The UK government plans to ease restrictions on gene-editing with a view to accelerating research and enabling gene-edited crops and animals to be brought to market.
Current regulations, inherited from the EU, class all gene-edited products as genetically-modified organisms (GMOs). This means that minor edits like gene deletions or single base-pair substitutions made to an organism’s genome are treated the same way legally as the introduction of DNA from other species. Many researchers argue that this fails to take into account scientific evidence and hinders the development of crops with desirable traits like disease-resistance and tolerance to drought.
Following a public consultation held earlier this year, the government now intends to amend the regulatory definitions of GMOs to exclude organisms produced by gene-editing that ‘could have been produced by traditional breeding’ techniques. The Department for Environment, Food and Rural Affairs (Defra) states that it plans to reduce restrictions on research and development of gene-edited plants by the end of this year. Defra notes that the approach ‘is in line with developments internationally and within the EU’, after a recent European commission report concluded that current legislation on gene-edited organisms is unfit for purpose.
‘Gene-editing technologies provide a more precise way of introducing targeted genetic changes – making the same types of changes to plants and animals that occur more slowly naturally or through traditional breeding,’ said Defra’s chief scientific adviser Gideon Henderson in comments published on the government’s website. ‘These tools enable us to harness the richness of natural variation to build better crops, speeding up a process humans have done through breeding for hundreds of years. There are exciting opportunities to improve the environment, and we can also produce new varieties that are healthier to eat, and more resistant to climate change.’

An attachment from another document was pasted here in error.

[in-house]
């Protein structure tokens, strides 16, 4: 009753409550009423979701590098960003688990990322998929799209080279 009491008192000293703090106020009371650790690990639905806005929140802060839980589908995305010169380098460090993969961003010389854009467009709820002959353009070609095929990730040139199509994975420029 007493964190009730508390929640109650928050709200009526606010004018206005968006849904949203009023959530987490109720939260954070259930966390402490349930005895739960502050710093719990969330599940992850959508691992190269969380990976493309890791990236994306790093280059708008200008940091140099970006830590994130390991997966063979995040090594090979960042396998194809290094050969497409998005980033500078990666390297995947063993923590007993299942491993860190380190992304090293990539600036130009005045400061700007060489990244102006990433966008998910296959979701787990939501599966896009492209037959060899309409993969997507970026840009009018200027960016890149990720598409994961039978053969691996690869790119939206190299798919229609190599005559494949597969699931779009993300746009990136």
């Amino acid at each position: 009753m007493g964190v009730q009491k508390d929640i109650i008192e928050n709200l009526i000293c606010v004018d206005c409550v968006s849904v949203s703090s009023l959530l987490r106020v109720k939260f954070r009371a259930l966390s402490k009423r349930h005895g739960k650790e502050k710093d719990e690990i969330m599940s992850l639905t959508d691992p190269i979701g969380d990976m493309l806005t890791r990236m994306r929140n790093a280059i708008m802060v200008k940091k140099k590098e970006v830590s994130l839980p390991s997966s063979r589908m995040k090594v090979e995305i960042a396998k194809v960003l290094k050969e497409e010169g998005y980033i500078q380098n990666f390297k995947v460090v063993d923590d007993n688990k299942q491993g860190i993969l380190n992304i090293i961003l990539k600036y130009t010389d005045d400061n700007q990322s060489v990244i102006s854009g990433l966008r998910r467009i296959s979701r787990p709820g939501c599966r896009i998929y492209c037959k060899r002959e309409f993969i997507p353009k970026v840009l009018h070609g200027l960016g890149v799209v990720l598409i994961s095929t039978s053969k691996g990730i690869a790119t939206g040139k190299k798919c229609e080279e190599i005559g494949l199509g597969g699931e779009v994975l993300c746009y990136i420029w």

The announcement has received a warm response from members of the scientific community. ‘We very much welcome this important announcement that regulation of gene-edited crops for research and development will now be approached in an appropriate, evidence-based manner,’ commented Angela Karp, chief executive of the Rothamsted Research institute, which was recently granted approval for Europe’s first field trial of Crispr-edited wheat.
Linda Partridge, the biological secretary of the Royal Society also said that it is ‘welcome’ that the government is looking to update laws governing gene-editing techniques. However, she cautioned against regulating genetic technologies ‘on the basis of whether the outcome could or could not have been achieved using traditional breeding technologies’, noting that this ‘perpetuates the false assumption that risk and benefit are determined by the technology used to make a genetic change to a crop’.
‘As the government moves ahead with wider legislative reforms of the regulatory system, the [Royal Society] would like to see active consideration of a system which weighs the consequences of a genetic change – and the farming system in which it is deployed – ahead of the technology being used,’ she added.